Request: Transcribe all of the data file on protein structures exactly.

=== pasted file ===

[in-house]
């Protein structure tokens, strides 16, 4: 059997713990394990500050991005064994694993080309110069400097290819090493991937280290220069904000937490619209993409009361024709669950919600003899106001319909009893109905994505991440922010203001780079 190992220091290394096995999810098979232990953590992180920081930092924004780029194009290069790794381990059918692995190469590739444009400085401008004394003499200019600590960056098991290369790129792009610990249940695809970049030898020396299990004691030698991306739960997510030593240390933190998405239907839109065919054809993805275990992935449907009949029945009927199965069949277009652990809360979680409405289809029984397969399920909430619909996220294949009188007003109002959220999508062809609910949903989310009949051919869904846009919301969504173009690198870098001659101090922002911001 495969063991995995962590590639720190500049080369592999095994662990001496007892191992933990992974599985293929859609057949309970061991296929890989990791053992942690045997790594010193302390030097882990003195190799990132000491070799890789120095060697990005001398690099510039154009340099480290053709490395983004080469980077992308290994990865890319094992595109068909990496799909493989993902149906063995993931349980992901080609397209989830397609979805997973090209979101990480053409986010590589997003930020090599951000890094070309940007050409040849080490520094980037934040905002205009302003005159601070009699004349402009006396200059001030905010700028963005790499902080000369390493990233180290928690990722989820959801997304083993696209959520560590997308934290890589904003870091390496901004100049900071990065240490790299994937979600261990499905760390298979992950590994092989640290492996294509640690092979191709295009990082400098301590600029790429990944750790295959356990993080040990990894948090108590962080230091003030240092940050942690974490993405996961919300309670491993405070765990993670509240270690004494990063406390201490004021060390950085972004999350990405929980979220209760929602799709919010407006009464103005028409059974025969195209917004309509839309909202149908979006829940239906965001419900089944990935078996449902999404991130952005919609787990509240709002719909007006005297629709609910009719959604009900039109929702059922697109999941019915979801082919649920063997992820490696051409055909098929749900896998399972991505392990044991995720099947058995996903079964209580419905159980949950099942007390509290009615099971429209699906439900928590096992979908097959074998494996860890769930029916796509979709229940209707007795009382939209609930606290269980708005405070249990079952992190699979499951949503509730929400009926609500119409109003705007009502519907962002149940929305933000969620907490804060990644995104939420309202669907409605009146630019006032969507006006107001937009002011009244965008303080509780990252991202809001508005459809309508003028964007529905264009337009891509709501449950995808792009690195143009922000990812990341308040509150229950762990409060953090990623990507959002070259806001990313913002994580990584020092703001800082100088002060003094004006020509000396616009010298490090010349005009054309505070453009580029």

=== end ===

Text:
[in-house]
């Protein structure tokens, strides 16, 4: 059997713990394990500050991005064994694993080309110069400097290819090493991937280290220069904000937490619209993409009361024709669950919600003899106001319909009893109905994505991440922010203001780079 190992220091290394096995999810098979232990953590992180920081930092924004780029194009290069790794381990059918692995190469590739444009400085401008004394003499200019600590960056098991290369790129792009610990249940695809970049030898020396299990004691030698991306739960997510030593240390933190998405239907839109065919054809993805275990992935449907009949029945009927199965069949277009652990809360979680409405289809029984397969399920909430619909996220294949009188007003109002959220999508062809609910949903989310009949051919869904846009919301969504173009690198870098001659101090922002911001 495969063991995995962590590639720190500049080369592999095994662990001496007892191992933990992974599985293929859609057949309970061991296929890989990791053992942690045997790594010193302390030097882990003195190799990132000491070799890789120095060697990005001398690099510039154009340099480290053709490395983004080469980077992308290994990865890319094992595109068909990496799909493989993902149906063995993931349980992901080609397209989830397609979805997973090209979101990480053409986010590589997003930020090599951000890094070309940007050409040849080490520094980037934040905002205009302003005159601070009699004349402009006396200059001030905010700028963005790499902080000369390493990233180290928690990722989820959801997304083993696209959520560590997308934290890589904003870091390496901004100049900071990065240490790299994937979600261990499905760390298979992950590994092989640290492996294509640690092979191709295009990082400098301590600029790429990944750790295959356990993080040990990894948090108590962080230091003030240092940050942690974490993405996961919300309670491993405070765990993670509240270690004494990063406390201490004021060390950085972004999350990405929980979220209760929602799709919010407006009464103005028409059974025969195209917004309509839309909202149908979006829940239906965001419900089944990935078996449902999404991130952005919609787990509240709002719909007006005297629709609910009719959604009900039109929702059922697109999941019915979801082919649920063997992820490696051409055909098929749900896998399972991505392990044991995720099947058995996903079964209580419905159980949950099942007390509290009615099971429209699906439900928590096992979908097959074998494996860890769930029916796509979709229940209707007795009382939209609930606290269980708005405070249990079952992190699979499951949503509730929400009926609500119409109003705007009502519907962002149940929305933000969620907490804060990644995104939420309202669907409605009146630019006032969507006006107001937009002011009244965008303080509780990252991202809001508005459809309508003028964007529905264009337009891509709501449950995808792009690195143009922000990812990341308040509150229950762990409060953090990623990507959002070259806001990313913002994580990584020092703001800082100088002060003094004006020509000396616009010298490090010349005009054309505070453009580029």